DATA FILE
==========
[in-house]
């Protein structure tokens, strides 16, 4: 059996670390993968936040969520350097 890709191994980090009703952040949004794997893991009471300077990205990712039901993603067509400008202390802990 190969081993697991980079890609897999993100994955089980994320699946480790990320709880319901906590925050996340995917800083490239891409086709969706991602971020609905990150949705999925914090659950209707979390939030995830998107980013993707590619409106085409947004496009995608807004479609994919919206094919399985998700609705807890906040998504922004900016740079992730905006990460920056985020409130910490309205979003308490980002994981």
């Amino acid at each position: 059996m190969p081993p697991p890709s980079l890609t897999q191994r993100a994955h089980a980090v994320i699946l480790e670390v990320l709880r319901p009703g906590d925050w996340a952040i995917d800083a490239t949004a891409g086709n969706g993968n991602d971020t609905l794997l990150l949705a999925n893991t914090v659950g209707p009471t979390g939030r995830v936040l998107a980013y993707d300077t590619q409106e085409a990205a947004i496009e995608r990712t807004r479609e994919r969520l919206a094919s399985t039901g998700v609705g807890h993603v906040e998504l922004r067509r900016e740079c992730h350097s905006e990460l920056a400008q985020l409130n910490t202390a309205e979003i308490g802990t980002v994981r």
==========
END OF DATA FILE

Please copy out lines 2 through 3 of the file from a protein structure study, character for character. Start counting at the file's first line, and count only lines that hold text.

């Protein structure tokens, strides 16, 4: 059996670390993968936040969520350097 890709191994980090009703952040949004794997893991009471300077990205990712039901993603067509400008202390802990 190969081993697991980079890609897999993100994955089980994320699946480790990320709880319901906590925050996340995917800083490239891409086709969706991602971020609905990150949705999925914090659950209707979390939030995830998107980013993707590619409106085409947004496009995608807004479609994919919206094919399985998700609705807890906040998504922004900016740079992730905006990460920056985020409130910490309205979003308490980002994981």
């Amino acid at each position: 059996m190969p081993p697991p890709s980079l890609t897999q191994r993100a994955h089980a980090v994320i699946l480790e670390v990320l709880r319901p009703g906590d925050w996340a952040i995917d800083a490239t949004a891409g086709n969706g993968n991602d971020t609905l794997l990150l949705a999925n893991t914090v659950g209707p009471t979390g939030r995830v936040l998107a980013y993707d300077t590619q409106e085409a990205a947004i496009e995608r990712t807004r479609e994919r969520l919206a094919s399985t039901g998700v609705g807890h993603v906040e998504l922004r067509r900016e740079c992730h350097s905006e990460l920056a400008q985020l409130n910490t202390a309205e979003i308490g802990t980002v994981r």